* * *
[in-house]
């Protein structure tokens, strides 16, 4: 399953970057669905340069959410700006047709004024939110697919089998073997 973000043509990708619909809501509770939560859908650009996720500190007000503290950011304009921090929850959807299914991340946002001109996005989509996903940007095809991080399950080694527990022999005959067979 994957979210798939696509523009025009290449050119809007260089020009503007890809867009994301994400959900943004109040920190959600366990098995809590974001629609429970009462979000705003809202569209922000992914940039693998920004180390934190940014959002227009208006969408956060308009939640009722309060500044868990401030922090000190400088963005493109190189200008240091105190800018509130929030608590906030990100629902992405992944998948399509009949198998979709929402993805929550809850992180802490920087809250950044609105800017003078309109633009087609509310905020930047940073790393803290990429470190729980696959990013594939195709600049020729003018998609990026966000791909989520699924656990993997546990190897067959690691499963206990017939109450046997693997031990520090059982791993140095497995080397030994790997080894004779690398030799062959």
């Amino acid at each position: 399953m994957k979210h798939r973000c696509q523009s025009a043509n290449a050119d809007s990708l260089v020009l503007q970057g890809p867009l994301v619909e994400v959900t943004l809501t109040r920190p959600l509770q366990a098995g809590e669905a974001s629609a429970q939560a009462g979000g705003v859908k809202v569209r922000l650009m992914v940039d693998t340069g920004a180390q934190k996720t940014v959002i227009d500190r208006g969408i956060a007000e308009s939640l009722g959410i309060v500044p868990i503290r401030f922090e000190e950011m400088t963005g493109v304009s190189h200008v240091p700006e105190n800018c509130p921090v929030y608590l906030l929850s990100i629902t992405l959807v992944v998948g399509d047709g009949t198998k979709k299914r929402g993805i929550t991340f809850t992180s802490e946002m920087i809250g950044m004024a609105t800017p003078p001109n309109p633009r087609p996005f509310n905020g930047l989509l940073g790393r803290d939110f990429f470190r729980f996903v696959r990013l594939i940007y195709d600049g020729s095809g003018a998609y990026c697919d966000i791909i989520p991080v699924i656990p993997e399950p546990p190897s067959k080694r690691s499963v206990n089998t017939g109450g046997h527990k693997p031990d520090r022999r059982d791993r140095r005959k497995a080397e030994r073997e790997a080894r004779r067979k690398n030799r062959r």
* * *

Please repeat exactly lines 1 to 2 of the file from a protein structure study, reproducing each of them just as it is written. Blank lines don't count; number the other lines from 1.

[in-house]
């Protein structure tokens, strides 16, 4: 399953970057669905340069959410700006047709004024939110697919089998073997 973000043509990708619909809501509770939560859908650009996720500190007000503290950011304009921090929850959807299914991340946002001109996005989509996903940007095809991080399950080694527990022999005959067979 994957979210798939696509523009025009290449050119809007260089020009503007890809867009994301994400959900943004109040920190959600366990098995809590974001629609429970009462979000705003809202569209922000992914940039693998920004180390934190940014959002227009208006969408956060308009939640009722309060500044868990401030922090000190400088963005493109190189200008240091105190800018509130929030608590906030990100629902992405992944998948399509009949198998979709929402993805929550809850992180802490920087809250950044609105800017003078309109633009087609509310905020930047940073790393803290990429470190729980696959990013594939195709600049020729003018998609990026966000791909989520699924656990993997546990190897067959690691499963206990017939109450046997693997031990520090059982791993140095497995080397030994790997080894004779690398030799062959």